Insuring Against the Risk of Terrorism
October 25, 2001
Facing claims of at least $40 billion for the World Trade Center attacks, retail insurance companies are considering exclusions for terrorist damage, leaving property owners unable to buy coverage.
The reinsurance market -- the wholesale market where insurers lay off large risks to pools of investors willing to absorb them -- is paralyzed.
Natural disasters present manageable risks because insurers know roughly how frequently they occur, and the magnitude of the property damage that might be expected. But insurers do not know how to quantify the risk of terrorist attacks. Thus, the insurance industry would like the federal government to become the insurer of last resort against terrorism.
However, another way to supplement traditional reinsurance markets is catastrophe bonds.
- Catastrophe bonds, also called "cat bonds," are generally sold to large institutions, and have typically been tied to natural disasters like earthquakes or hurricanes, but they could be used to provide financial backing for terrorism insurance.
- A financial intermediary -- a reinsurance company or an investment bank -- issues a bond tied to a particular insurable event, like a Los Angeles earthquake.
- If there is no earthquake, investors are paid a generous interest rate; but if the earthquake occurs and the claims exceed a specified amount, investors sacrifice their principal and interest.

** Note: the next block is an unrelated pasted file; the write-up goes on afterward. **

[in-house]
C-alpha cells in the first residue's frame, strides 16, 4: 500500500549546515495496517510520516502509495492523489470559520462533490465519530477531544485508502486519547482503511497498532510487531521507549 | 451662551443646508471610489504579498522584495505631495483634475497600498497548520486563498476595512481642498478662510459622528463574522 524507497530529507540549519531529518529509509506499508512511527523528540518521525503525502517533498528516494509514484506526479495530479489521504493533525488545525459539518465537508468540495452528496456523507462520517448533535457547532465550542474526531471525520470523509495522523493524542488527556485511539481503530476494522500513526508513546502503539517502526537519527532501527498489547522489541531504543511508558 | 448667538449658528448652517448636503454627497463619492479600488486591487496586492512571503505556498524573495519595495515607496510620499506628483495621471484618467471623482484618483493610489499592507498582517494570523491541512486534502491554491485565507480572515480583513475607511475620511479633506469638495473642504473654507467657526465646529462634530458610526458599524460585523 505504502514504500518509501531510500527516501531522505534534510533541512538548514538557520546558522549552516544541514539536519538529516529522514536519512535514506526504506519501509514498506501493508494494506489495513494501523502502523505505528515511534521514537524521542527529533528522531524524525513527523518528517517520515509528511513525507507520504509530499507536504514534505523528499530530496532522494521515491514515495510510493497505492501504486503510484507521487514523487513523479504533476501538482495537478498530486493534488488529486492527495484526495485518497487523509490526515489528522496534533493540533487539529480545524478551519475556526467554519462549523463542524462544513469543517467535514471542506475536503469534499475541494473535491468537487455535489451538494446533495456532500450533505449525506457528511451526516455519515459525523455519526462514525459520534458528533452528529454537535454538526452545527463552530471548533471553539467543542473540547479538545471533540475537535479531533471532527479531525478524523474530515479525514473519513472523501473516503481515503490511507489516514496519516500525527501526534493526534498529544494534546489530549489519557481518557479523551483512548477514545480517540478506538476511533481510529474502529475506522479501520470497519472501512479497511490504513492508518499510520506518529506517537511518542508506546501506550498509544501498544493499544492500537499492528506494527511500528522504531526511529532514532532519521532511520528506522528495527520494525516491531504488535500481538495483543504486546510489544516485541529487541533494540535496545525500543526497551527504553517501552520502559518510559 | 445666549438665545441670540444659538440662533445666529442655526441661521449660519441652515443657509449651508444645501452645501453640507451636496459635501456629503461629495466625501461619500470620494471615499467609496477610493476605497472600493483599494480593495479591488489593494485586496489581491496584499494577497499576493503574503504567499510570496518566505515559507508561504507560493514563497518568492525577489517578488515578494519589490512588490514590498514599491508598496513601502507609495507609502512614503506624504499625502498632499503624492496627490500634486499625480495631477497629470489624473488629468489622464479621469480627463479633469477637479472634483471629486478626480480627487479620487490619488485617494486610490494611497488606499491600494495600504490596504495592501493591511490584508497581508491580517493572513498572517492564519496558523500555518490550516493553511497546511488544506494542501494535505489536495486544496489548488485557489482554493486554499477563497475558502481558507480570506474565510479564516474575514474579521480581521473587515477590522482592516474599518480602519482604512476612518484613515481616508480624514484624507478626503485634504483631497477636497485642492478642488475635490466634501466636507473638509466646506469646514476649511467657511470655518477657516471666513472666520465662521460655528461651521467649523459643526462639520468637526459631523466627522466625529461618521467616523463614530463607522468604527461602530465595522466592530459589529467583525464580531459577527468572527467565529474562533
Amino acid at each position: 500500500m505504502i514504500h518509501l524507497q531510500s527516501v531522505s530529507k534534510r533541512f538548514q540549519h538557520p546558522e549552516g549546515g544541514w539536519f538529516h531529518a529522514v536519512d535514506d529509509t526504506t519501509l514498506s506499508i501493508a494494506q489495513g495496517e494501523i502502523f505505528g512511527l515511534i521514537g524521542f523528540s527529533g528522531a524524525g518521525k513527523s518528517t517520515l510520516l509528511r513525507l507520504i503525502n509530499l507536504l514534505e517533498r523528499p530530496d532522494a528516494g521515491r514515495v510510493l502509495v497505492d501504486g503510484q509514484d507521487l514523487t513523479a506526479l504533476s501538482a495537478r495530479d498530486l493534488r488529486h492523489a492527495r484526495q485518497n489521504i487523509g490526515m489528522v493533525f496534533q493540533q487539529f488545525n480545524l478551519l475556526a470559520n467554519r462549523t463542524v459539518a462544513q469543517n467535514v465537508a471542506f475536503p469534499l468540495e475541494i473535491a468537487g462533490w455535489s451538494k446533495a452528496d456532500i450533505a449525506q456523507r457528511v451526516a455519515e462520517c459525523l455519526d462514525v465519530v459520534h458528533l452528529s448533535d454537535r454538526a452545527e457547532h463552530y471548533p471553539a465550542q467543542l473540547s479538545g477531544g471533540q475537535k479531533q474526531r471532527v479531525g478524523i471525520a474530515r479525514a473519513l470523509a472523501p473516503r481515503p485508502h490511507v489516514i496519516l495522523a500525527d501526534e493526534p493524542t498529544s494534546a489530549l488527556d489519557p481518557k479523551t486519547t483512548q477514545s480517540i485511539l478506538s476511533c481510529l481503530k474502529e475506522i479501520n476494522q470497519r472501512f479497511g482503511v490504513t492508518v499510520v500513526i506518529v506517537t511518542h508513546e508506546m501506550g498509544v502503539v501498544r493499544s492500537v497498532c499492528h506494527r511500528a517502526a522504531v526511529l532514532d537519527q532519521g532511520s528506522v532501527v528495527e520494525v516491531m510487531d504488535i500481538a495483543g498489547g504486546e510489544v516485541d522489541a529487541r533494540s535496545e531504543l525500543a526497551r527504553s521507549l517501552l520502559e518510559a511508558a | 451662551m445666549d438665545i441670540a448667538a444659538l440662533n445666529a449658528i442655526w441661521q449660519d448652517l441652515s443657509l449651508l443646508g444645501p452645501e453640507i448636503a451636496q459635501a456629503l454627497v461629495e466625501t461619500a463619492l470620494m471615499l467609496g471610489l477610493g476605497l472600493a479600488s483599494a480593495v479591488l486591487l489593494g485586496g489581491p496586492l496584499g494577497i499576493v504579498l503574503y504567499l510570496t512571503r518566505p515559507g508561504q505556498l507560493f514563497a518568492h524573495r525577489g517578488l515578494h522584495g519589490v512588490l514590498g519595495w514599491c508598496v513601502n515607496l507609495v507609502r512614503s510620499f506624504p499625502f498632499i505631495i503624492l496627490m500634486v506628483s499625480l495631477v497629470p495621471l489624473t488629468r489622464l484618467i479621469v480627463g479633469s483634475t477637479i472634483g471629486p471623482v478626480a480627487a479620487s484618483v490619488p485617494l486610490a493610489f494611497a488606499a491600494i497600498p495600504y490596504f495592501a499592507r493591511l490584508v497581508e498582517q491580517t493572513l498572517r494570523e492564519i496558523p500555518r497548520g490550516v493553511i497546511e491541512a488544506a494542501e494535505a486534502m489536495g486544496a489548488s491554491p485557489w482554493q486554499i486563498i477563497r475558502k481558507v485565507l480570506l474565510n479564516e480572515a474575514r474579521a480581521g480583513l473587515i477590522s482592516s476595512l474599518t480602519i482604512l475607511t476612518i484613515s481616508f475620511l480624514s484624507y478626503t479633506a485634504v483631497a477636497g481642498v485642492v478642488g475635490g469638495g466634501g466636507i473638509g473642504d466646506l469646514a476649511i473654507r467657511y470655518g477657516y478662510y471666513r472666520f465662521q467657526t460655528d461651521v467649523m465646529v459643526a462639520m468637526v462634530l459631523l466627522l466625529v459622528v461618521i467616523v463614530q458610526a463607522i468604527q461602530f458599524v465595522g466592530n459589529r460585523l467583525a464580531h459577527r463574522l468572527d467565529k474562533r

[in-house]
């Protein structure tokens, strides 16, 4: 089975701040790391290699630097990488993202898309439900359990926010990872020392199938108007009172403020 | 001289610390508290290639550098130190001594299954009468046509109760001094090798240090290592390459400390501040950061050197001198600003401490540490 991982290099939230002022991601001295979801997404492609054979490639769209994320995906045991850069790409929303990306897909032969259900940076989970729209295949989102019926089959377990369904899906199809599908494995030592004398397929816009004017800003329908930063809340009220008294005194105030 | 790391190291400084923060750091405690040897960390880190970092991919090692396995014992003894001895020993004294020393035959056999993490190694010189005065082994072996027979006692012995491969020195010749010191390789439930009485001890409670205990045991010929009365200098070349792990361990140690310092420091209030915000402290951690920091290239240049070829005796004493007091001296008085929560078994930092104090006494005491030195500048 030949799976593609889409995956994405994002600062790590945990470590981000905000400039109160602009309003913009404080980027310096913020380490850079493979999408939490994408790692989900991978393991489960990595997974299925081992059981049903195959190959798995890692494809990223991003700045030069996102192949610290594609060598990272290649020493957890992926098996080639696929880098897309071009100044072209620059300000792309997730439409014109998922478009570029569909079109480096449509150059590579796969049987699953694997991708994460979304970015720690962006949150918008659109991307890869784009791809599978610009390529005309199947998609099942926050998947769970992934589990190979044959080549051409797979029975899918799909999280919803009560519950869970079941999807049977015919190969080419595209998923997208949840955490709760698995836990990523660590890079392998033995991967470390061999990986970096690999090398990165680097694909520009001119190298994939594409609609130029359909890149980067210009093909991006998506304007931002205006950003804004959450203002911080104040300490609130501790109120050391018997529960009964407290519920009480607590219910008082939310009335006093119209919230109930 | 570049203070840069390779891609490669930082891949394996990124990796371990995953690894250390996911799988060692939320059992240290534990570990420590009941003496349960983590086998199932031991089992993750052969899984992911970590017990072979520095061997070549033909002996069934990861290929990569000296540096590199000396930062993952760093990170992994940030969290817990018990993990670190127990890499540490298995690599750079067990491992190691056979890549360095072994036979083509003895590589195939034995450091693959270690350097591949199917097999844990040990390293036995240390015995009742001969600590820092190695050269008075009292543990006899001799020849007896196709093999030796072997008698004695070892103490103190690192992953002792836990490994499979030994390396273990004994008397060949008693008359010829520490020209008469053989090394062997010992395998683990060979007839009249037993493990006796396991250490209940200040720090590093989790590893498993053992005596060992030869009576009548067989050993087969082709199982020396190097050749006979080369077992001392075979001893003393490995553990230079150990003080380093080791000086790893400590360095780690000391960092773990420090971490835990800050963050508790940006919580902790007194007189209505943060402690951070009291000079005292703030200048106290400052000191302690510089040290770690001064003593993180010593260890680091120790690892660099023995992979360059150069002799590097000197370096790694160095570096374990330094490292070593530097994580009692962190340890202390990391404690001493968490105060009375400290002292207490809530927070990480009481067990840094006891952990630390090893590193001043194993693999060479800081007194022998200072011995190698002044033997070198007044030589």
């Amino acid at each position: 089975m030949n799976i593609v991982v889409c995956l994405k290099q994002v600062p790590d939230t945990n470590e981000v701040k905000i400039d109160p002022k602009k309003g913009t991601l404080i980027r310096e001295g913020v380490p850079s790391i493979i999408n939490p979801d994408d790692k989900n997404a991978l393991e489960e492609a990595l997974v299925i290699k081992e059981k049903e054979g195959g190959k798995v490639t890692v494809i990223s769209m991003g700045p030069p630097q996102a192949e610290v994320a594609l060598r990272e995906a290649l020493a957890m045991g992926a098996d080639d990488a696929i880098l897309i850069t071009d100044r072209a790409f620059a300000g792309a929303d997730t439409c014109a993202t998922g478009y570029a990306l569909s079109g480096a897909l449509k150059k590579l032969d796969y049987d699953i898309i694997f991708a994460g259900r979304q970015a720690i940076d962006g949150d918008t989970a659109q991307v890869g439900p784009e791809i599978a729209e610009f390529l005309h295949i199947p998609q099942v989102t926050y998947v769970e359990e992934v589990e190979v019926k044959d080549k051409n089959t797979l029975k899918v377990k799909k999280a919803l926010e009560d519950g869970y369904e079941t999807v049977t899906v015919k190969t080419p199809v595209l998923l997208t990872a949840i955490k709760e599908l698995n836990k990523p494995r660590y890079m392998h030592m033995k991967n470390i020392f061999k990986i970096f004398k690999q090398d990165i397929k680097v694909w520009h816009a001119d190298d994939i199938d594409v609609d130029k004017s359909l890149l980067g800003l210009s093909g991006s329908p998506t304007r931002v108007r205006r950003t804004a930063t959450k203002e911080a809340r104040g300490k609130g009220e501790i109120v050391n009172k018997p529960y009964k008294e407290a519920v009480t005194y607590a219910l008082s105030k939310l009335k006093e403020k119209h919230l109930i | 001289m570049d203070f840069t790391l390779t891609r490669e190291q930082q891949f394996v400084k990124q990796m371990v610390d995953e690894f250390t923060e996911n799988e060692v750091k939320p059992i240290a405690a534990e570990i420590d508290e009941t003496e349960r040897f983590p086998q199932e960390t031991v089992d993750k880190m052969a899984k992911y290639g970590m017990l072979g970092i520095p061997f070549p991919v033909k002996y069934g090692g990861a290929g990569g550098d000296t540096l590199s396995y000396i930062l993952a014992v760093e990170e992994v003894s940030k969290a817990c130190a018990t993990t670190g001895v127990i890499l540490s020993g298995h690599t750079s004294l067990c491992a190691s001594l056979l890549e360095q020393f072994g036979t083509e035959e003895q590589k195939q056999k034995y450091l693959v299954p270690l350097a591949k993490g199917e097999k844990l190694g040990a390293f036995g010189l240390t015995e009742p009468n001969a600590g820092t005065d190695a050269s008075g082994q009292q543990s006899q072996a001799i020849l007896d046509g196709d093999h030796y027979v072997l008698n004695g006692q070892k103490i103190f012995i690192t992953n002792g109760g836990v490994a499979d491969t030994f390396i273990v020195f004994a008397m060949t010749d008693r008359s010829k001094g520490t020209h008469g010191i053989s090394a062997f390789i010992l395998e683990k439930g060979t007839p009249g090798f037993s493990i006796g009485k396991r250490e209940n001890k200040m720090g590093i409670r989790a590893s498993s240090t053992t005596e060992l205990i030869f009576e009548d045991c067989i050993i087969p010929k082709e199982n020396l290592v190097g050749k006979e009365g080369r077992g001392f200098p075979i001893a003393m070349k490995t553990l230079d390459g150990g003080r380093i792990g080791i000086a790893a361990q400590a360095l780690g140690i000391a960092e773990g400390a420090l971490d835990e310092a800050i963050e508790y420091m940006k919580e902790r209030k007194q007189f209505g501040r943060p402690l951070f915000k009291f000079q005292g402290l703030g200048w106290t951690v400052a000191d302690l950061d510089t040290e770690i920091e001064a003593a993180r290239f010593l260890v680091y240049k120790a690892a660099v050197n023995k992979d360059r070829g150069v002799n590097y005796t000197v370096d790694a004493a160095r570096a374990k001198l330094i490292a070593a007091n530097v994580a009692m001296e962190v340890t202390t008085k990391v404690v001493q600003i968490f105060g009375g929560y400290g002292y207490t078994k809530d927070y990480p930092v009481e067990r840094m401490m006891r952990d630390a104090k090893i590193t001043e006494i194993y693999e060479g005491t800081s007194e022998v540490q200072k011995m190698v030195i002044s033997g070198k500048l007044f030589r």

- Cat bonds are a form of "contingent security," a concept first formulated by Kenneth J. Arrow of Stanford University.
- Rather than sharing known risks by pooling funds, contingent securities transfer risk to large investors.
Commodities future markets also allow shifting of widespread risks, such as a freeze in Florida orange groves, to investors who are paid to absorb it.
Economist Hal R. Varian says sharing risks through market mechanisms is preferable to "risk shafting," which is when taxpayers are left holding the bag.
Source: Hal R. Varian, "The Case For Catastrophe Bonds," Economic Scene, New York Times, October 25, 2001.
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